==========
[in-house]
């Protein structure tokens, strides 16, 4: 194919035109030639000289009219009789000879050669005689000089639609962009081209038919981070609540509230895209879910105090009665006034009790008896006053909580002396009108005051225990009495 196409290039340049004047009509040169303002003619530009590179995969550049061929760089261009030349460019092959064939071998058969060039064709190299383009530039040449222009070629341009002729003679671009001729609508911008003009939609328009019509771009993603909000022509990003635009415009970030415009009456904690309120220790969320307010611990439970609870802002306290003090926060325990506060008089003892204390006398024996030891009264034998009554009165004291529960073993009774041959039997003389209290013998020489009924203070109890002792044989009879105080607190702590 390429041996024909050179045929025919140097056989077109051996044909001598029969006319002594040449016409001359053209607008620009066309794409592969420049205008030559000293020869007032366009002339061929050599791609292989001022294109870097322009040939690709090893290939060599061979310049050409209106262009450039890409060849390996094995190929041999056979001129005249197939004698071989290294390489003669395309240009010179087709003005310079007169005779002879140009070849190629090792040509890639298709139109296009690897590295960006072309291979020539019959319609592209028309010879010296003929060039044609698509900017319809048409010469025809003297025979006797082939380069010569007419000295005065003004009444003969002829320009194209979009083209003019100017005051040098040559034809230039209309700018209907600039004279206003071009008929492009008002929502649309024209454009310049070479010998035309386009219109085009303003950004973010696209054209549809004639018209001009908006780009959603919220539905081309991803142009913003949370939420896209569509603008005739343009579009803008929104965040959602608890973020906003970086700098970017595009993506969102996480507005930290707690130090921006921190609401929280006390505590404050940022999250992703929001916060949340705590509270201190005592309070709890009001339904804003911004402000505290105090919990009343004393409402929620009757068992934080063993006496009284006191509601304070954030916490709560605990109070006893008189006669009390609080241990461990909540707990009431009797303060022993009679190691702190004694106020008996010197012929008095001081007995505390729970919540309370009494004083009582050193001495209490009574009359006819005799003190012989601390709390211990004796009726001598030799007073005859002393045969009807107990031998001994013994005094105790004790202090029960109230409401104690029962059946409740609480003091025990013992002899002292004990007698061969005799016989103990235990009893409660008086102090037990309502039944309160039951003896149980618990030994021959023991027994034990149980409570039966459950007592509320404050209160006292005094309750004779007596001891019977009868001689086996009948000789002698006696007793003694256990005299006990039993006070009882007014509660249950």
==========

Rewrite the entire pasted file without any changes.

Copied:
[in-house]
């Protein structure tokens, strides 16, 4: 194919035109030639000289009219009789000879050669005689000089639609962009081209038919981070609540509230895209879910105090009665006034009790008896006053909580002396009108005051225990009495 196409290039340049004047009509040169303002003619530009590179995969550049061929760089261009030349460019092959064939071998058969060039064709190299383009530039040449222009070629341009002729003679671009001729609508911008003009939609328009019509771009993603909000022509990003635009415009970030415009009456904690309120220790969320307010611990439970609870802002306290003090926060325990506060008089003892204390006398024996030891009264034998009554009165004291529960073993009774041959039997003389209290013998020489009924203070109890002792044989009879105080607190702590 390429041996024909050179045929025919140097056989077109051996044909001598029969006319002594040449016409001359053209607008620009066309794409592969420049205008030559000293020869007032366009002339061929050599791609292989001022294109870097322009040939690709090893290939060599061979310049050409209106262009450039890409060849390996094995190929041999056979001129005249197939004698071989290294390489003669395309240009010179087709003005310079007169005779002879140009070849190629090792040509890639298709139109296009690897590295960006072309291979020539019959319609592209028309010879010296003929060039044609698509900017319809048409010469025809003297025979006797082939380069010569007419000295005065003004009444003969002829320009194209979009083209003019100017005051040098040559034809230039209309700018209907600039004279206003071009008929492009008002929502649309024209454009310049070479010998035309386009219109085009303003950004973010696209054209549809004639018209001009908006780009959603919220539905081309991803142009913003949370939420896209569509603008005739343009579009803008929104965040959602608890973020906003970086700098970017595009993506969102996480507005930290707690130090921006921190609401929280006390505590404050940022999250992703929001916060949340705590509270201190005592309070709890009001339904804003911004402000505290105090919990009343004393409402929620009757068992934080063993006496009284006191509601304070954030916490709560605990109070006893008189006669009390609080241990461990909540707990009431009797303060022993009679190691702190004694106020008996010197012929008095001081007995505390729970919540309370009494004083009582050193001495209490009574009359006819005799003190012989601390709390211990004796009726001598030799007073005859002393045969009807107990031998001994013994005094105790004790202090029960109230409401104690029962059946409740609480003091025990013992002899002292004990007698061969005799016989103990235990009893409660008086102090037990309502039944309160039951003896149980618990030994021959023991027994034990149980409570039966459950007592509320404050209160006292005094309750004779007596001891019977009868001689086996009948000789002698006696007793003694256990005299006990039993006070009882007014509660249950």